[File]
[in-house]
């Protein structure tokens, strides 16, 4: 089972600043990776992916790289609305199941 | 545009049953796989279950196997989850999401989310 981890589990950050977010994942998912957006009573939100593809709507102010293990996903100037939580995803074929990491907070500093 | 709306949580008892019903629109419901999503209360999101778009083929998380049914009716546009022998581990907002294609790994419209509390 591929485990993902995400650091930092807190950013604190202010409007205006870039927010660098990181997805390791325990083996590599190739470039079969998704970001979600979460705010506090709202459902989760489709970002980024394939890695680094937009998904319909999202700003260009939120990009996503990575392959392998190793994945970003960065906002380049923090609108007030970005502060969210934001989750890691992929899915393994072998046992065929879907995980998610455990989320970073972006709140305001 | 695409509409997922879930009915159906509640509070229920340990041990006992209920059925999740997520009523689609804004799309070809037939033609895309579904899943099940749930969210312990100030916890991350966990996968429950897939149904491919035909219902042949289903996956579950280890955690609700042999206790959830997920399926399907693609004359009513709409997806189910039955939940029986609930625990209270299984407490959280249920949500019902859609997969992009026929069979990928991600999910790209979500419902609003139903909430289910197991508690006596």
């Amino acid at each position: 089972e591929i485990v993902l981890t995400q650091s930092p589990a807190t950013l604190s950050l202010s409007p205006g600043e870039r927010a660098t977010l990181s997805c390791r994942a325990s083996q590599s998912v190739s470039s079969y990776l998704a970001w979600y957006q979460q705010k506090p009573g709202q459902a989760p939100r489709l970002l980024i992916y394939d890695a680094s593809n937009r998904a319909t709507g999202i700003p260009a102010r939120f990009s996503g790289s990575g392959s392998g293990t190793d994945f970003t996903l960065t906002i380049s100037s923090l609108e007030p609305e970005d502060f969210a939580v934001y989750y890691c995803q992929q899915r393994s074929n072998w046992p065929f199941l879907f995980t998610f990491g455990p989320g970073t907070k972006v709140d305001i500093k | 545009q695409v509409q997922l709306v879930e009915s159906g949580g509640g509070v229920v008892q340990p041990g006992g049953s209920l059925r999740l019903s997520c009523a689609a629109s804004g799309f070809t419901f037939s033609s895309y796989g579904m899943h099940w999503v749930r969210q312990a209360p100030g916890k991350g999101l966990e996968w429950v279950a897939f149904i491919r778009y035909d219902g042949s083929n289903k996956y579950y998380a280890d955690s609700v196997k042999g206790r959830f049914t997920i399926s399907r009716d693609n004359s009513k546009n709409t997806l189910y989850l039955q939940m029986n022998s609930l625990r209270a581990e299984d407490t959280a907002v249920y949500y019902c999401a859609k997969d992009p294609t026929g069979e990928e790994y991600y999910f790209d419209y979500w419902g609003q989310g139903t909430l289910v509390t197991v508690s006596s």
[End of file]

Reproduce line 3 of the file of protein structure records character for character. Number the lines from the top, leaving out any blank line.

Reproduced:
């Amino acid at each position: 089972e591929i485990v993902l981890t995400q650091s930092p589990a807190t950013l604190s950050l202010s409007p205006g600043e870039r927010a660098t977010l990181s997805c390791r994942a325990s083996q590599s998912v190739s470039s079969y990776l998704a970001w979600y957006q979460q705010k506090p009573g709202q459902a989760p939100r489709l970002l980024i992916y394939d890695a680094s593809n937009r998904a319909t709507g999202i700003p260009a102010r939120f990009s996503g790289s990575g392959s392998g293990t190793d994945f970003t996903l960065t906002i380049s100037s923090l609108e007030p609305e970005d502060f969210a939580v934001y989750y890691c995803q992929q899915r393994s074929n072998w046992p065929f199941l879907f995980t998610f990491g455990p989320g970073t907070k972006v709140d305001i500093k | 545009q695409v509409q997922l709306v879930e009915s159906g949580g509640g509070v229920v008892q340990p041990g006992g049953s209920l059925r999740l019903s997520c009523a689609a629109s804004g799309f070809t419901f037939s033609s895309y796989g579904m899943h099940w999503v749930r969210q312990a209360p100030g916890k991350g999101l966990e996968w429950v279950a897939f149904i491919r778009y035909d219902g042949s083929n289903k996956y579950y998380a280890d955690s609700v196997k042999g206790r959830f049914t997920i399926s399907r009716d693609n004359s009513k546009n709409t997806l189910y989850l039955q939940m029986n022998s609930l625990r209270a581990e299984d407490t959280a907002v249920y949500y019902c999401a859609k997969d992009p294609t026929g069979e990928e790994y991600y999910f790209d419209y979500w419902g609003q989310g139903t909430l289910v509390t197991v508690s006596s």